TORONTO, Aug. 18, 2022 /CNW/ - The third chapter of the 2022 Canadian Student Wellbeing Study commissioned by Studiosity, the global leader in ethical online study support for post-secondary institutions, and carried out independently by Angus Reid, has revealed insights into the current stress levels of students, their thoughts on withdrawing, and their optimism towards the future.
"I feel anxious because if I am doing bad in school, how am I supposed to get a good job."
This latest chapter, which surveyed 1,014 post-secondary students in Canada, includes insights such as:
62% of students aged 18-21 say they feel stressed by studying/schoolwork every single day, compared to 48% of those 22+
Domestic students express significantly more stress than international students, though international students are twice as likely to say it's been difficult for them being away from friends/family
40% of students have seriously considered dropping out of university, up 5% from 2021
51% of students describe their overall wellbeing as good or very good, up 6% from 2021
64% of Canadian postsecondary students remain at least somewhat optimistic about their employment outlook after college/university
Professor Judyth Sachs, Chief Academic Officer at Studiosity, says "Although two-in-five students have considered withdrawing from their college or university at one point, it is comforting to see that a significant majority of students are still feeling optimistic about their future, up a modest amount from 2021. It is a testament to universities that have been focusing on student safety and wellbeing through some of the most difficult years, making students feel supported and listened to throughout the challenges of the pandemic."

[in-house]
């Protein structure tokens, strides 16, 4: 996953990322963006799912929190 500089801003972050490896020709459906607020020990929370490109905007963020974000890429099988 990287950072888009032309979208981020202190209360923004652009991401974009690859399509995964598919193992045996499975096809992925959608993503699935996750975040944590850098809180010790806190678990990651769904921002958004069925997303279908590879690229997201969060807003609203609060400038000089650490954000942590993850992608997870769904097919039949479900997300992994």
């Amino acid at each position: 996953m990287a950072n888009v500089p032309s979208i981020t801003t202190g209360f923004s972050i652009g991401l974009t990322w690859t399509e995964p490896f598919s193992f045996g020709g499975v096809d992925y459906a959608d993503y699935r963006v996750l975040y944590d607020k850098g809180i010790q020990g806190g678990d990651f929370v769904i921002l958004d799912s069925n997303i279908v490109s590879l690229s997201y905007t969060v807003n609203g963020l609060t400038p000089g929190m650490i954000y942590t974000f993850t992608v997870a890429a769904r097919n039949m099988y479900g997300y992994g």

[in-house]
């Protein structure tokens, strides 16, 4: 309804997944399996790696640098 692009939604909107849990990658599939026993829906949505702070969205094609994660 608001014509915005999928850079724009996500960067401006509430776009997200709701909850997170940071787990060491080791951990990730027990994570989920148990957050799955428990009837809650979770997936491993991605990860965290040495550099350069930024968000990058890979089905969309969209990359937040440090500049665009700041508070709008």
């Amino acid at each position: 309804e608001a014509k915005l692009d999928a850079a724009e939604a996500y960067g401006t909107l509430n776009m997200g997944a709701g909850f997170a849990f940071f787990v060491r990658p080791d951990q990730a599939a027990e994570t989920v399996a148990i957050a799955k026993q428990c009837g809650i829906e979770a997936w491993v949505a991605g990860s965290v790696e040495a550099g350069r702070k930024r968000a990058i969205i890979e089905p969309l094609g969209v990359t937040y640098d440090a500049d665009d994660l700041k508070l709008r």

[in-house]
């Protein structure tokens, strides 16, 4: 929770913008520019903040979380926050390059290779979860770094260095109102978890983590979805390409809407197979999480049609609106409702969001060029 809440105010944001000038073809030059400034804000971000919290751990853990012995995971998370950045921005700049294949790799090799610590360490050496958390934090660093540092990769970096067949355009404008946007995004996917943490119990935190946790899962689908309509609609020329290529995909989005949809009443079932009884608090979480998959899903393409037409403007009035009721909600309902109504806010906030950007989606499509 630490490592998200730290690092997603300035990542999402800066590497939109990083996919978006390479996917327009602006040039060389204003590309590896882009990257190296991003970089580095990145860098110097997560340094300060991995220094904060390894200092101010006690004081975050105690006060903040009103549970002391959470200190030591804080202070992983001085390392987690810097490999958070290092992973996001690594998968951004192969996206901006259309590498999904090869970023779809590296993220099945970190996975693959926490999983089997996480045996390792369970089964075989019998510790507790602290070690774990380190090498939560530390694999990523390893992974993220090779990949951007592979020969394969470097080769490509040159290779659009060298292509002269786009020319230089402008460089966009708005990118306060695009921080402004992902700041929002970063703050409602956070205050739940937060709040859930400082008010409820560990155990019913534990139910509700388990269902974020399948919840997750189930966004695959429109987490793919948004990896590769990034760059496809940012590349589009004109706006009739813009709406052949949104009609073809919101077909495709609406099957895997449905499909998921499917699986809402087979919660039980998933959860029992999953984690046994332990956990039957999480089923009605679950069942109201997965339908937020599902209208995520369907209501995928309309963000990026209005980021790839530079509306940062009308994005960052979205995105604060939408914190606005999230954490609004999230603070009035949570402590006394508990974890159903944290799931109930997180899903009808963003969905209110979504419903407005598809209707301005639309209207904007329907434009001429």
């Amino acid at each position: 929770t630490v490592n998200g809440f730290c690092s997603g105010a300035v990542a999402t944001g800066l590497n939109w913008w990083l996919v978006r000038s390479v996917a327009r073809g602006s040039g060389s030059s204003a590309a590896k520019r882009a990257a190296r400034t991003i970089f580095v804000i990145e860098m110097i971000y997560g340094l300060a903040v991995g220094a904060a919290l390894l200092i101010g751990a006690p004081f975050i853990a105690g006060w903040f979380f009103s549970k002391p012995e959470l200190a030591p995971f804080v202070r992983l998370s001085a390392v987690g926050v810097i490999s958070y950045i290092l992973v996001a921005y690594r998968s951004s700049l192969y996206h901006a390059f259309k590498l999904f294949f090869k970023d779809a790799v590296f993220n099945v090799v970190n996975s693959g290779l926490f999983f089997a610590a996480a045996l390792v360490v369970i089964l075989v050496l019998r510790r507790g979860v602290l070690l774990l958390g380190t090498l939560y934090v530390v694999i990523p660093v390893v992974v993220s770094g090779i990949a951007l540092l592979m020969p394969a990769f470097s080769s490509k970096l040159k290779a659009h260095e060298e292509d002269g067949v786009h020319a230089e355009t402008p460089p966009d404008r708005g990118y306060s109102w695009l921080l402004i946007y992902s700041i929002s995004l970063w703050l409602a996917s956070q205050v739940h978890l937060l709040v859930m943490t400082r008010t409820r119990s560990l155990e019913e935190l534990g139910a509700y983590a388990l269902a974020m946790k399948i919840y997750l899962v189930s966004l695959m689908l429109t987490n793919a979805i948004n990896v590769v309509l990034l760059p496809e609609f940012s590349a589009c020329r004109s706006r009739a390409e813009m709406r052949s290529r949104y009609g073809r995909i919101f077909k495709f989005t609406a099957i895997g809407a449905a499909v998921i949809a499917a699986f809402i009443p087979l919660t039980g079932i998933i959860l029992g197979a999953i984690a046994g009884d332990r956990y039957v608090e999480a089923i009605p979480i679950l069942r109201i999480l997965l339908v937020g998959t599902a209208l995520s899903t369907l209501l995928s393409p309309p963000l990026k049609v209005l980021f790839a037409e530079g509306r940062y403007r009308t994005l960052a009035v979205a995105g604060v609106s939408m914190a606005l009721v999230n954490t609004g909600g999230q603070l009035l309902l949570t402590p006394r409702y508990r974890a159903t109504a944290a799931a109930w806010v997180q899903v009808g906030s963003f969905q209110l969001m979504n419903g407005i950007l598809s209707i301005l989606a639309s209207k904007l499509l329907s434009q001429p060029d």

On the topic of pessimism regarding job prospects after leaving college/university, there was a prevalence of comments around internships and co-op placements being ways to combat those feelings, as well as a desire to get a taste of real-world work scenarios. One student remarked, "I think that it feels overwhelming to get a job. I feel anxious because if I am doing bad in school, how am I supposed to get a good job." Another student said, "My university is very focused on employment. I have done 6 co-op terms which the university supported."
Some students even go on to explain their struggle with motivation and belief in their own abilities, as seen in the following comment: "Encouragement that grad students who excel can get hired... I know that not every single student can be guaranteed a hire, but when the culture says basically nobody gets hired in academic post grad school, it lessens the quality of my work for fear of the future."
This chapter on Student Stress, Intent to Withdraw, & Optimism includes benchmarked data from the 2021 Canadian Student Wellbeing Study to understand the evolution of student thoughts and feelings. Future chapters include insights into student study habits, transitioning to postsecondary, and more. Previous and future chapters can be downloaded at Studiosity.com/2022studentwellbeing.
About the 2022 Canadian Student Wellbeing Study
This survey was conducted among 1,014 current postsecondary students in Canada. The sample frame was balanced to ensure representation and statistical significance of gender and region in proportion to their overall share of the Canadian postsecondary student population. For comparison purposes only, a sample of this size would yield a margin of error of +/- 3.1 percentage points, 19 times out of 20. The survey was conducted in English and French.
Studiosity partners with universities to provide online study support, anytime, anywhere to over 1.6 million students in Canada, Australia, and the United Kingdom. Studiosity's service connects students with Subject Specialists to chat and work through questions, providing formative feedback through help, not answers. The company currently partners with over 250 institutions globally, delivering equitable academic support online in the moment students need it, increasing life chances for all.
To receive a copy of Chapter 3: Student Stress, Intent to Withdraw, & Optimism or to request an interview with Professor Judyth Sachs, please contact:
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